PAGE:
The Science of Aging: searching for a solution to Progeria
HGPS is caused by a single genetic mutation that results in the production of a faulty protein that makes up the structural scaffolding of the cell nucleus. This scaffolding, called the nuclear lamina, has many critical functions besides maintaining the shape of the nucleus, such as controlling gene expression. Here a nucleus from an HGPS patient is shown (left) with an outline demonstrating the abnormal nuclear shape caused by the mutant protein as opposed to the normal shape (right).
Imagine a young child, who, like many other
children is new to the world with lots of time
to learn and grow. Only, this particular child
is lacking something so vital that they are unable to experience life and grow like other
children. He is balding so much that superficial veins surrounding his head are visible;
his arms and skin are so thin because very
little, if any, fat is stored to insulate them; and
his skin is wrinkled so that it looks as if he is
many times his actual age. This is no ordinary
disease, yet it is caused by a single genetic mutation. This is Hutchinson-Gilford progeria
syndrome (HGPS), a rare and fascinating disease. Research on HGPS is currently beingconducted on campus by Cell and Developmental Biology Assistant Professor Kan Cao.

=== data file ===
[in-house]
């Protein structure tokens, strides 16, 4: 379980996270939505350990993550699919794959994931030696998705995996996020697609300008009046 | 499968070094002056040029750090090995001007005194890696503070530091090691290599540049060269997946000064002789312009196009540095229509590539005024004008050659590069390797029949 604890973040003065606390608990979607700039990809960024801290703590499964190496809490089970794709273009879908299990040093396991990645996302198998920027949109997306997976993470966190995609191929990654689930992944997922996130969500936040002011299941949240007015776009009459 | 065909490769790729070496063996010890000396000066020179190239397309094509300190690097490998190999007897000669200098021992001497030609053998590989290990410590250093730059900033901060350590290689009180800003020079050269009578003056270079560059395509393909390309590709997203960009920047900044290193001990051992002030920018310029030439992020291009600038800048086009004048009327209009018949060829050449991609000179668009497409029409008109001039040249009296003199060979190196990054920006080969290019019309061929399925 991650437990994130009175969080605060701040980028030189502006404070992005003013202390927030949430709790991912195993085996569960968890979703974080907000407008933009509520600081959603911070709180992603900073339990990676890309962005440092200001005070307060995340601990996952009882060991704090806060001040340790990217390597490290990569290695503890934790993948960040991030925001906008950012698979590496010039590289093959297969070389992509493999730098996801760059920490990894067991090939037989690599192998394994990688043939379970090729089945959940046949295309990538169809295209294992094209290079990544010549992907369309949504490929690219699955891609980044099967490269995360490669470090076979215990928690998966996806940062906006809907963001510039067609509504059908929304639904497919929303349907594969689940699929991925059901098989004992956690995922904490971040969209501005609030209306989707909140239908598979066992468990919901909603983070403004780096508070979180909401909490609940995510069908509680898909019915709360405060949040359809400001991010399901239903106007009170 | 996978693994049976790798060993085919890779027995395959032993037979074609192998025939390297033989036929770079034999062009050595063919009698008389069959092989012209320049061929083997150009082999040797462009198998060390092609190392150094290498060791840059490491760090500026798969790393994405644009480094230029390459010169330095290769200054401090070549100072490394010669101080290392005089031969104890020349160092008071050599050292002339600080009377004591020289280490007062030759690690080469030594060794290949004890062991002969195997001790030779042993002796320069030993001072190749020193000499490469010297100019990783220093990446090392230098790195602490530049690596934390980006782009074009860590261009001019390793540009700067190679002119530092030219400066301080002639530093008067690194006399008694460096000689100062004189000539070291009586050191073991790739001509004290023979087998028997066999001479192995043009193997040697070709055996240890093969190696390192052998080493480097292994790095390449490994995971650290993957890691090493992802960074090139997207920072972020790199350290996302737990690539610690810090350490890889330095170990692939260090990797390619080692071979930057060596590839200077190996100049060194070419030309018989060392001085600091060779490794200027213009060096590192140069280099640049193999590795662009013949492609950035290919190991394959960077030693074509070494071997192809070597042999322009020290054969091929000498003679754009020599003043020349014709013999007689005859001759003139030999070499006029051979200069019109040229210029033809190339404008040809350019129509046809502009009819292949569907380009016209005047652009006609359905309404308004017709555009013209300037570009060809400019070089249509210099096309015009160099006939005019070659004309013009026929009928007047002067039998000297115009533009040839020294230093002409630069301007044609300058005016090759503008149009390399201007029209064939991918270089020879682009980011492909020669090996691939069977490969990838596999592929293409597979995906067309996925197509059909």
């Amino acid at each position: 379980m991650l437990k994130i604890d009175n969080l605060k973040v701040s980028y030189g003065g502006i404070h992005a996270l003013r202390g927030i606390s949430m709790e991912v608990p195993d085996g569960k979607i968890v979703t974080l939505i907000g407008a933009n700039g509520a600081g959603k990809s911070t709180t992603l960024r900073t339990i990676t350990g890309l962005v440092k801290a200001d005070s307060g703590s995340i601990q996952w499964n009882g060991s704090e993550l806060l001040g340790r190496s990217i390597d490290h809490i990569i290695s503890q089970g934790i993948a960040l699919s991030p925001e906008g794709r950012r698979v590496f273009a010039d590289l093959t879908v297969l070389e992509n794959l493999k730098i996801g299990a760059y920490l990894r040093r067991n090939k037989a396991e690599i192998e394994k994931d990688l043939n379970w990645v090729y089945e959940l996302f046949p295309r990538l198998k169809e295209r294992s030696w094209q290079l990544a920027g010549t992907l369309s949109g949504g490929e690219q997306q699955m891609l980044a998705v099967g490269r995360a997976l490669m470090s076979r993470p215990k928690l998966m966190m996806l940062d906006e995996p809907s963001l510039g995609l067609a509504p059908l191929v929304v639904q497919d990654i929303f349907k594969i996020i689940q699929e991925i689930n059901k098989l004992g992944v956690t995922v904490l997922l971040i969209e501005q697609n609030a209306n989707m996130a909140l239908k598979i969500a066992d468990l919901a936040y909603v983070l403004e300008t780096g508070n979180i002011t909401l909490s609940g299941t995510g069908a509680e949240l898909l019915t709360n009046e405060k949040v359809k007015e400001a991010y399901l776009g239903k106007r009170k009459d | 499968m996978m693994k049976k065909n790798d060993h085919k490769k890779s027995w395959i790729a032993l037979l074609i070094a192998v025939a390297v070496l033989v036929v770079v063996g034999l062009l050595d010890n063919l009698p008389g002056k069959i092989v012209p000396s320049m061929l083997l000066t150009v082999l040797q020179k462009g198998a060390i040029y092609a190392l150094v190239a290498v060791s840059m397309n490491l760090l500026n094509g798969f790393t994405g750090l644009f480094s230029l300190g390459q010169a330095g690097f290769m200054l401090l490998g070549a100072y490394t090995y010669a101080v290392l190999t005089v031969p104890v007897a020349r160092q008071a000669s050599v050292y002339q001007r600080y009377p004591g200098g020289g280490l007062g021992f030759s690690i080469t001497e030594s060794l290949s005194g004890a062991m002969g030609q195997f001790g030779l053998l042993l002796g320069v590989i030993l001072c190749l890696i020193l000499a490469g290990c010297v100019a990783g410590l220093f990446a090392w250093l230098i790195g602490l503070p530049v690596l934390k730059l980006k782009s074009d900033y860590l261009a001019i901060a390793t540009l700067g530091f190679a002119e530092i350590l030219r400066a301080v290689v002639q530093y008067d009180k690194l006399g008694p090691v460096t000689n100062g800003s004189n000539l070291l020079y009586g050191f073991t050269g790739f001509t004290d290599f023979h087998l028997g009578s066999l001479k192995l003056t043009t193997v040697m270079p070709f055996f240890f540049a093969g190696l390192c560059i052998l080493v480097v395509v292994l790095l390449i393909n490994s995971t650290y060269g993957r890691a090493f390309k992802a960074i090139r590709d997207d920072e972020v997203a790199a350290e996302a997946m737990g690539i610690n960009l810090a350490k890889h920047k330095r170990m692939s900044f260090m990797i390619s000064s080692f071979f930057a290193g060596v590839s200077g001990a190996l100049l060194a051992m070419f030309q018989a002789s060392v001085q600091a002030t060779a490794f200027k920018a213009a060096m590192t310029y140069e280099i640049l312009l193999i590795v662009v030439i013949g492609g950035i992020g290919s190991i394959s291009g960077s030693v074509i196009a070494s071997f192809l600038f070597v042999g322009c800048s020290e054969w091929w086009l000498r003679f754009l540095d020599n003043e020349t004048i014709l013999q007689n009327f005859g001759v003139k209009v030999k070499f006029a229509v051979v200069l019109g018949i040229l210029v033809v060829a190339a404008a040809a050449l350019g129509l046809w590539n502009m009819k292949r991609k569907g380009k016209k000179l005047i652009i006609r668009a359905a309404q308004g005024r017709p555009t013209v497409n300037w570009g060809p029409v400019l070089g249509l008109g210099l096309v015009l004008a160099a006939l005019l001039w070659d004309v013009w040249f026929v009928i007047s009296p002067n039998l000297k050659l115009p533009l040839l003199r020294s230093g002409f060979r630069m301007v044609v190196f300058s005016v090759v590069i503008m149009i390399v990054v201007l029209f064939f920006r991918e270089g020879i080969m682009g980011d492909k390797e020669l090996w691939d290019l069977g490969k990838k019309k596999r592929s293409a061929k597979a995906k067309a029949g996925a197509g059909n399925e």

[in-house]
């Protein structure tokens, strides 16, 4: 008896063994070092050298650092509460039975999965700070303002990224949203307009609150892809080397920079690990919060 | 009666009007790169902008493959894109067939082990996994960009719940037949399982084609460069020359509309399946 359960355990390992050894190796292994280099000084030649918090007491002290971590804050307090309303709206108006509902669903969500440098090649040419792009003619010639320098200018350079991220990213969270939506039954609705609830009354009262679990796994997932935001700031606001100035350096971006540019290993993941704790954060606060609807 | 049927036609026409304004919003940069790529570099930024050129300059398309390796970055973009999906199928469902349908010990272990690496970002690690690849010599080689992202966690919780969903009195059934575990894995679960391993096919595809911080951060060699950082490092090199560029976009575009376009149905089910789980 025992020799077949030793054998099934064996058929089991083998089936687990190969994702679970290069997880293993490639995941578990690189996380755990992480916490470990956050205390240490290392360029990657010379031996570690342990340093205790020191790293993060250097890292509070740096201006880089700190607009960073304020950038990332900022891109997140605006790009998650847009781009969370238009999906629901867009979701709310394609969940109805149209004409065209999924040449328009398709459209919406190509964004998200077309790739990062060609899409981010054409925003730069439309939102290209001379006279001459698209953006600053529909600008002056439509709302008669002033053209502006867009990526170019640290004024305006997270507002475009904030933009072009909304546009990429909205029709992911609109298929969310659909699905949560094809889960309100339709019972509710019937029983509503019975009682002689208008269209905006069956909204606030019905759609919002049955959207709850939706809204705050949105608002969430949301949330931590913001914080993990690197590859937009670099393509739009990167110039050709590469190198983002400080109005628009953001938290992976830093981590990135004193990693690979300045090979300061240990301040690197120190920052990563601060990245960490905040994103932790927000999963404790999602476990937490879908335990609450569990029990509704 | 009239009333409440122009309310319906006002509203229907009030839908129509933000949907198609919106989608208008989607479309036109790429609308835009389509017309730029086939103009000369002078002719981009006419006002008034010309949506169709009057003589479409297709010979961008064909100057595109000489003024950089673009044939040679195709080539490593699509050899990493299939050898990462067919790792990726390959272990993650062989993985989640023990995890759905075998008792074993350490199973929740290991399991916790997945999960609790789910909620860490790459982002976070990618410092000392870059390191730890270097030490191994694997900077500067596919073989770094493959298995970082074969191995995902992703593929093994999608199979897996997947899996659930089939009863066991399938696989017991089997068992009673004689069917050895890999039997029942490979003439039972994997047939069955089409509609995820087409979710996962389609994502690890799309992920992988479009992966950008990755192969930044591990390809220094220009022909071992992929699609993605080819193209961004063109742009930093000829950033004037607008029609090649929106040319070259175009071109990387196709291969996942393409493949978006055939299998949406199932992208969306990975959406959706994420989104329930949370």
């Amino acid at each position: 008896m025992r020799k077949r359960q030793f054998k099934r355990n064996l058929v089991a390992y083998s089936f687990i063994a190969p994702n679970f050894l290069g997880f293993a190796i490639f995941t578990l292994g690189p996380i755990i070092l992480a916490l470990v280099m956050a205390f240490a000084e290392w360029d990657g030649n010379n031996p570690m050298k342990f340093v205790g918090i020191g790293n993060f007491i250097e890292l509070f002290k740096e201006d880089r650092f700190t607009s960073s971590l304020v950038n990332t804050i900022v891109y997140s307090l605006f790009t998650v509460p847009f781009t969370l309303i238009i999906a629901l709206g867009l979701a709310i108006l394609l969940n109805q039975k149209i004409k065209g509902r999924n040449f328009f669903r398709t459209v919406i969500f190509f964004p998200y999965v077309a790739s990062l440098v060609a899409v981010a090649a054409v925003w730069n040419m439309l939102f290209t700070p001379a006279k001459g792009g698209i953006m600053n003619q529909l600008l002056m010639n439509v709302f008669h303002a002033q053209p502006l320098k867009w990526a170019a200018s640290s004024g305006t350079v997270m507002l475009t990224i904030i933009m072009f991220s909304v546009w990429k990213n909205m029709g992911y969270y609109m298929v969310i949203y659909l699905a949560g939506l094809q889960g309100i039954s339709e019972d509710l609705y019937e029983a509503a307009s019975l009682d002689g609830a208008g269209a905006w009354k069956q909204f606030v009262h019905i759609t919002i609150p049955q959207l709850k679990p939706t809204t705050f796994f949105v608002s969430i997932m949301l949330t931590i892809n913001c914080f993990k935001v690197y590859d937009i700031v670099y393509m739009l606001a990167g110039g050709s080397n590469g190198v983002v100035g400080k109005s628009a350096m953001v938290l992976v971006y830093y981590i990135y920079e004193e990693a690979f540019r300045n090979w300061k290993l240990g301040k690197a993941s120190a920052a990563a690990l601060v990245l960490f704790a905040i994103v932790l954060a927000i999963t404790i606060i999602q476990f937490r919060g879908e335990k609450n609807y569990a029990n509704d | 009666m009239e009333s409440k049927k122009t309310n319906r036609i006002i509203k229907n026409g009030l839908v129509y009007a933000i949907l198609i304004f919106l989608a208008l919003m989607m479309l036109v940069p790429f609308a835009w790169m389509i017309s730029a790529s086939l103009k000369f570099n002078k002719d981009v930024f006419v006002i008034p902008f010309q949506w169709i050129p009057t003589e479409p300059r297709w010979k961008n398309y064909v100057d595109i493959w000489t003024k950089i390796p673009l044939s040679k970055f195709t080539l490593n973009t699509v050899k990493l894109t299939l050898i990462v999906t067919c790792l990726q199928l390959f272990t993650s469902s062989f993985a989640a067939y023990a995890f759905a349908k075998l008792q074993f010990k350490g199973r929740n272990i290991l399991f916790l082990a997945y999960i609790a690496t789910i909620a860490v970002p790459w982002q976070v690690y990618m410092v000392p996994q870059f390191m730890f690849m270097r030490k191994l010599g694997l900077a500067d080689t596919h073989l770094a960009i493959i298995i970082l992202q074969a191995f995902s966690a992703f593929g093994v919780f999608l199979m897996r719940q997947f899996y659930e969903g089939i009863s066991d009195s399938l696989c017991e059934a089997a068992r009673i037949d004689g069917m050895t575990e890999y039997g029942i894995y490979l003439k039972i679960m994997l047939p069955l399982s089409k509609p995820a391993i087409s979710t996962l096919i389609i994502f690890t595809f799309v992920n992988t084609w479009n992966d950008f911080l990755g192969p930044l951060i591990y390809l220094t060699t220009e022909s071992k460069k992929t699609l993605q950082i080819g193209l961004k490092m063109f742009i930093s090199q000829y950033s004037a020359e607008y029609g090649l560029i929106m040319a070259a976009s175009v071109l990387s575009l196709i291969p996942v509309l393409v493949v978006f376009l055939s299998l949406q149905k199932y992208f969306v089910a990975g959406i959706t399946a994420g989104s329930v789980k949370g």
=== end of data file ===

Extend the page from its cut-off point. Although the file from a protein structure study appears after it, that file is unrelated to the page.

Nuclei of HGPS fibroblast cells stained with several fluorescent dyes. The green dye indicates the nuclear lamina, while the blue dye indicates DNA. A potential treatment for HGPS was applied to these cells for several weeks, clearly improving the abnormal shape of the nucleus.
Cao and her team, who are now based
in the Bioscience Research Building, are currently investigating the cellular mechanisms
involved in HGPS, which could hopefully also
shed light on common diseases that could be
linked with HGPS and regular aging, such as
cardiovascular diseases, obesity and even
Type II diabetes. "We want to look for more
effective treatments for progeria based on
what we know," she said. To this end, Cao's
lab employs and integrates many diverse
biological disciplines, including cellular and
molecular biology, biochemistry, genomics
and bioinformatics. Funding for her research
comes from a variety of sources, including the NIH, the Progeria Research Foundation
and the Maryland Stem Cell Research Commission.